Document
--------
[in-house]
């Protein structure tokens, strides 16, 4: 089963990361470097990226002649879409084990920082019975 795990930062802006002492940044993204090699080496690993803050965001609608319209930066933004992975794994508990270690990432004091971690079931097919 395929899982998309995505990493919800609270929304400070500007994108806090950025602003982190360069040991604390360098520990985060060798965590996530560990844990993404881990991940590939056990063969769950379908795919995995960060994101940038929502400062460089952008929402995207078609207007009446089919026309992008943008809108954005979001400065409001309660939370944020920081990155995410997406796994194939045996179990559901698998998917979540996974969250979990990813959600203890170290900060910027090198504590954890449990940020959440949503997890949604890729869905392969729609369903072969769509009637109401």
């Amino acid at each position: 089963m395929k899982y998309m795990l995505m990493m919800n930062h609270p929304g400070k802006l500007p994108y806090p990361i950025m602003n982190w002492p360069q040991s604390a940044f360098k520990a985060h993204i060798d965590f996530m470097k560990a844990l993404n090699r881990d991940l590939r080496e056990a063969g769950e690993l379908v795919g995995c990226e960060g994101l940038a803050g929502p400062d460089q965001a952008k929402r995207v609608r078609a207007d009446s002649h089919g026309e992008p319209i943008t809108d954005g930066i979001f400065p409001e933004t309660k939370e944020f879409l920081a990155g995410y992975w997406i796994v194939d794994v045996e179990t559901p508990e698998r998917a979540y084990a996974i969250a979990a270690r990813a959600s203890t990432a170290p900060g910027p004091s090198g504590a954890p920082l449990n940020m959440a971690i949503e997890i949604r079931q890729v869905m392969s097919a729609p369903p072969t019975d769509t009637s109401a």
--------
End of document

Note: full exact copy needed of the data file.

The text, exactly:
[in-house]
């Protein structure tokens, strides 16, 4: 089963990361470097990226002649879409084990920082019975 795990930062802006002492940044993204090699080496690993803050965001609608319209930066933004992975794994508990270690990432004091971690079931097919 395929899982998309995505990493919800609270929304400070500007994108806090950025602003982190360069040991604390360098520990985060060798965590996530560990844990993404881990991940590939056990063969769950379908795919995995960060994101940038929502400062460089952008929402995207078609207007009446089919026309992008943008809108954005979001400065409001309660939370944020920081990155995410997406796994194939045996179990559901698998998917979540996974969250979990990813959600203890170290900060910027090198504590954890449990940020959440949503997890949604890729869905392969729609369903072969769509009637109401």
């Amino acid at each position: 089963m395929k899982y998309m795990l995505m990493m919800n930062h609270p929304g400070k802006l500007p994108y806090p990361i950025m602003n982190w002492p360069q040991s604390a940044f360098k520990a985060h993204i060798d965590f996530m470097k560990a844990l993404n090699r881990d991940l590939r080496e056990a063969g769950e690993l379908v795919g995995c990226e960060g994101l940038a803050g929502p400062d460089q965001a952008k929402r995207v609608r078609a207007d009446s002649h089919g026309e992008p319209i943008t809108d954005g930066i979001f400065p409001e933004t309660k939370e944020f879409l920081a990155g995410y992975w997406i796994v194939d794994v045996e179990t559901p508990e698998r998917a979540y084990a996974i969250a979990a270690r990813a959600s203890t990432a170290p900060g910027p004091s090198g504590a954890p920082l449990n940020m959440a971690i949503e997890i949604r079931q890729v869905m392969s097919a729609p369903p072969t019975d769509t009637s109401a």